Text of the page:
Curriculum Updates - 4 Concerns

Education Critic Jason Avramenko is Guest Posting today, reviewing the Curriculum Updates announced recently by the government.  Jason is a former Alberta Party candidate and in his real life he holds a Masters of Education and has been actively teaching in the Calgary region.  Jason is passionate about giving students the highest quality education possible and preparing them for the future. 

This week, the Curriculum Advisory Panel reported back to Education Minister Adriana LaGrange. They made 26 recommendations.

There are points that the Alberta Party supports. However, there are others that we have significant concerns with.

First, the good news. The Panel has made some very specific recommendations that should ensure adequate resources from teachers and students. For example, the specific point regarding “opportunities to learn outside the classroom” are vital in developing citizens, people capable not only in the workplace, but in their communities.  Reevaluating CALM classes and a focus on enhancing life skills from kindergarten on should be celebrated. We are also happy to see that the Panel is open to examining high-performance jurisdictions worldwide; being conscious of the strengths outside our own province will only make us stronger and more competitive, but also more flexible and adaptable to a rapidly changing world.

However, there are some serious concerns.

First, it focuses heavily on ‘job skills,’ which universities have often criticized as problematic in incoming students. Jobs change faster than bureaucracy can keep up with, which is why governments should not be dictating the training and programming that is being experienced by 14 year-olds. The goal of education is to maximize each child’s potential to access any career path they choose, without government interference or preference.

Second, these recommendations seem to contradict themselves. More than a dozen times the Panel calls for the need to implement ‘best practices,’ from assessment to curriculum content and testing. However, Alberta is a leader with regards to its assessment practices, math scores, literacy, and problem-solving skills. Our students often rank among the top ten systems worldwide. We must celebrate these accomplishments. Therefore, when the Panel suggests we implement ‘best practices’, we need only look to ourselves. Like so many things, we are world class. The recommendation that teachers should test students more often and more vigorously, especially through grades 1 to 5, has been soundly rejected by Alberta teachers and most educational authors and coaches. Alberta educators are some of the best in the world, and  have clearly shown that they understand how to motivate and create strong students. It is therefore disrespectful when their ideas are ignored.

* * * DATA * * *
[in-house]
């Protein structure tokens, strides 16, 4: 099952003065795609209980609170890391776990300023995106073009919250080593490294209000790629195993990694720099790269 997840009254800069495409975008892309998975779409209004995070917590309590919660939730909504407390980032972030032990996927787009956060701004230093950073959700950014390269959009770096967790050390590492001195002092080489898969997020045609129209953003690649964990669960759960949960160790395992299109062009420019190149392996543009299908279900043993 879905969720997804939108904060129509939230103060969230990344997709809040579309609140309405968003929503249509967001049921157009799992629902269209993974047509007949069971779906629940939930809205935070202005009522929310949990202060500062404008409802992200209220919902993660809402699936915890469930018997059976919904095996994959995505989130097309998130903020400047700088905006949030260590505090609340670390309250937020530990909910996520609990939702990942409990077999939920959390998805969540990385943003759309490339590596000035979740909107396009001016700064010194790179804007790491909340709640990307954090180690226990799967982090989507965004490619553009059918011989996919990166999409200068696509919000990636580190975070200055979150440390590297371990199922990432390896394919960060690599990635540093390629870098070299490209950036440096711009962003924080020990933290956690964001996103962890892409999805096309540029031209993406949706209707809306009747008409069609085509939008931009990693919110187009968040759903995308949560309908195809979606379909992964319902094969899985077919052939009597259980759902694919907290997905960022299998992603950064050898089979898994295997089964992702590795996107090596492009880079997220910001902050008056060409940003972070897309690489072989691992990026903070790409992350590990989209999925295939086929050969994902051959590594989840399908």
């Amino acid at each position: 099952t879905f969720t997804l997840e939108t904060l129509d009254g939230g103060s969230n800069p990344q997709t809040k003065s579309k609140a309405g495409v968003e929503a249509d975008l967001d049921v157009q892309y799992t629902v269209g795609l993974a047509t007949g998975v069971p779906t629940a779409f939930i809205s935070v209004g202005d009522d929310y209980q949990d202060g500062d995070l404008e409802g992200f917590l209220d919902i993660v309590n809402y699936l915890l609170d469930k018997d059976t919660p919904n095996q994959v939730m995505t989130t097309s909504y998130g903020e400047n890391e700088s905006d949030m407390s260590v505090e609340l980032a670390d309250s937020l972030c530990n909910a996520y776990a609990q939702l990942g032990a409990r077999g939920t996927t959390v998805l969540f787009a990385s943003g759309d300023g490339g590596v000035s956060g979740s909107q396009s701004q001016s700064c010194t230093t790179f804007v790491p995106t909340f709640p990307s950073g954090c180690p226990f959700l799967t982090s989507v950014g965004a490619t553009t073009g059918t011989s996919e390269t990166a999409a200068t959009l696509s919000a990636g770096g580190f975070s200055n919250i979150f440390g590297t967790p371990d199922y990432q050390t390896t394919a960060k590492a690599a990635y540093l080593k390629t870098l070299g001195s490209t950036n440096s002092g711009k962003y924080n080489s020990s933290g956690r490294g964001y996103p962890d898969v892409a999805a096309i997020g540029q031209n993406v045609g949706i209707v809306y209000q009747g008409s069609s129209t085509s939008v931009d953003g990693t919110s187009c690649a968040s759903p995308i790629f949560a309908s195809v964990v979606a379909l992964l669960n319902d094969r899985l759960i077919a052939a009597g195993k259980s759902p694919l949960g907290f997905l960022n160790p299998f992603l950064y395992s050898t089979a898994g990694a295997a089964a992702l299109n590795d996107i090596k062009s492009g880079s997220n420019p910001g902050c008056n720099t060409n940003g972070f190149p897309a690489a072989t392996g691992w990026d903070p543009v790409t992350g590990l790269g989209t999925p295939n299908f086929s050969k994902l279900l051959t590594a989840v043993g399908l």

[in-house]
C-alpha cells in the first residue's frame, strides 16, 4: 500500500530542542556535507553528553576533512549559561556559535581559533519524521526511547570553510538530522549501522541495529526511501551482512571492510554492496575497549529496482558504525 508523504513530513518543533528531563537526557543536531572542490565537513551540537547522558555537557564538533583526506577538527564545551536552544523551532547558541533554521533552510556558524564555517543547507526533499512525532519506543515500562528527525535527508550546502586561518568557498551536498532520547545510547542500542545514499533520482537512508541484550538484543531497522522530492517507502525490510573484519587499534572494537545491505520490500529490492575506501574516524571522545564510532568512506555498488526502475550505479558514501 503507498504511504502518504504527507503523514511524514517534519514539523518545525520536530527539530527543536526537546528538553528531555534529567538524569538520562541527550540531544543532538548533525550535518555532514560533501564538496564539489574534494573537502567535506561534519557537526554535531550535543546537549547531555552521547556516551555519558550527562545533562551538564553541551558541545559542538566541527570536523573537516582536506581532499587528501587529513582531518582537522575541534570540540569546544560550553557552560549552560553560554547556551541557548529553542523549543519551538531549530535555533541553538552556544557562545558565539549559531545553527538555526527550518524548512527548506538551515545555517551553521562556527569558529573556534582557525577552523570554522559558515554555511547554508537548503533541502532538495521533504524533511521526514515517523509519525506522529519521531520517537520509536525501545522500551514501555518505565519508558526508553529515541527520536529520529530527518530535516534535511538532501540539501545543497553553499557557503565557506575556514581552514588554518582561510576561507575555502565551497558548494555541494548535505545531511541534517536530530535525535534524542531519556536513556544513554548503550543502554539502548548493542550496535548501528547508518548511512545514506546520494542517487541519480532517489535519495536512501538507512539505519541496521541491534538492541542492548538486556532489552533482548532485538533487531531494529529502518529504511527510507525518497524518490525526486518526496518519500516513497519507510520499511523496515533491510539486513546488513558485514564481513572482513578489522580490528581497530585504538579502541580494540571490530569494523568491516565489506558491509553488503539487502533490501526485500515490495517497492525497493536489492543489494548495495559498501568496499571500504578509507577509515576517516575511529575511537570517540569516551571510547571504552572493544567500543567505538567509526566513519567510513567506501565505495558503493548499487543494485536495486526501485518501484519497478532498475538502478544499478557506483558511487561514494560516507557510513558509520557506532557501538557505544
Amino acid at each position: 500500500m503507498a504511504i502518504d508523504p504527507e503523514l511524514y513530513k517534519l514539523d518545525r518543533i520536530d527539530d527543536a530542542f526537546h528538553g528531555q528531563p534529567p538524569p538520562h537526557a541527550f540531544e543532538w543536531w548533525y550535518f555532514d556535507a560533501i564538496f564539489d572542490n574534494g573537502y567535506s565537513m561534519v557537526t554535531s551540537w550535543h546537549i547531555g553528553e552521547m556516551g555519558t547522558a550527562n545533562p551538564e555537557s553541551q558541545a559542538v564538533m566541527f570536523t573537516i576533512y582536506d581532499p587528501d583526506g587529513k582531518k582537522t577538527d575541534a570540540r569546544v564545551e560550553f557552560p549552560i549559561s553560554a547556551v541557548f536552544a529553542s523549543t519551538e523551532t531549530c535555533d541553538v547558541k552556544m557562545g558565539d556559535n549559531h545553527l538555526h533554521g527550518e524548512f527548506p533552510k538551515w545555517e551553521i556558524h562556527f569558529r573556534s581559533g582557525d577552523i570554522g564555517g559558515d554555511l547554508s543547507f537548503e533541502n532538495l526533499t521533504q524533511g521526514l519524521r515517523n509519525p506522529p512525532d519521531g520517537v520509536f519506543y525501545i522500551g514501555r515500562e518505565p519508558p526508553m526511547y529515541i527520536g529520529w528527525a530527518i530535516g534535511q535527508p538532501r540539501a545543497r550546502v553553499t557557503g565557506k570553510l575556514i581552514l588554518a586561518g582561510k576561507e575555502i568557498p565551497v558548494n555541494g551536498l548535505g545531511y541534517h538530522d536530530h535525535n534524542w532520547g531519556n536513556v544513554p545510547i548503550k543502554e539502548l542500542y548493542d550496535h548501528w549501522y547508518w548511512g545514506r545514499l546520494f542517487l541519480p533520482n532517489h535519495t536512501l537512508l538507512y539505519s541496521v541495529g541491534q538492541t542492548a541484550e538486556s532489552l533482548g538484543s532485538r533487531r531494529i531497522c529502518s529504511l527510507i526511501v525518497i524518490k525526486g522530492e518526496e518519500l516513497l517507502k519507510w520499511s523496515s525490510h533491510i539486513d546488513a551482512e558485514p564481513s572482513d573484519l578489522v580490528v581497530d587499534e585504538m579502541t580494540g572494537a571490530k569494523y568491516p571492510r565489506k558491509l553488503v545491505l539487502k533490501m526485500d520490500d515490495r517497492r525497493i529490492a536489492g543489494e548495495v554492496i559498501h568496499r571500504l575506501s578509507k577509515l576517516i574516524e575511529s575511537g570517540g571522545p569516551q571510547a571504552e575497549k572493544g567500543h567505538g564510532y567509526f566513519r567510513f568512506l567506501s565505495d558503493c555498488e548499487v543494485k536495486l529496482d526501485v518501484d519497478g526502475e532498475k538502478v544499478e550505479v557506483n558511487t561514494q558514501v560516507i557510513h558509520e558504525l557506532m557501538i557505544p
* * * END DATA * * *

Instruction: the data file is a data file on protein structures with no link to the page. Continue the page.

The Panel suggests that assessment and reporting is for the government and parents, but not once does it mention students. The child has been left behind within this document. Any teacher will tell you that the most important stakeholder is the child. They should not be ignored.

Recommendation 25 is especially troubling. It states that the system must “Ensure the social studies curriculum reflects a balance of perspectives with respect to the importance of Alberta’s resource-rich economic base in relation to the impact on the economy, families, services, and government.” This ignores the other roles Albertans play in our society. It could easily be reworded to included “a balance of perspectives with respect to all of Alberta’s rich history, people, and industries”. Instead it implies that our oil and gas industry is the only significant resource, and it leaves out one important potential impact site: the environment. Environmentalism or conservationism are not discussed. This should be of great concern. 

The new curriculum should put students and their future first. It should focus on what will help them create positive outcomes for themselves and the communities in which they live. The citizens of tomorrow need to be hard working, critical thinkers with inquisitive minds. The Panel report does not show a path to achieving this outcome. However, this is only the first step, and I am excited to be proven wrong.


Jason Avramenko
Alberta Party Education Critic



The Alberta Party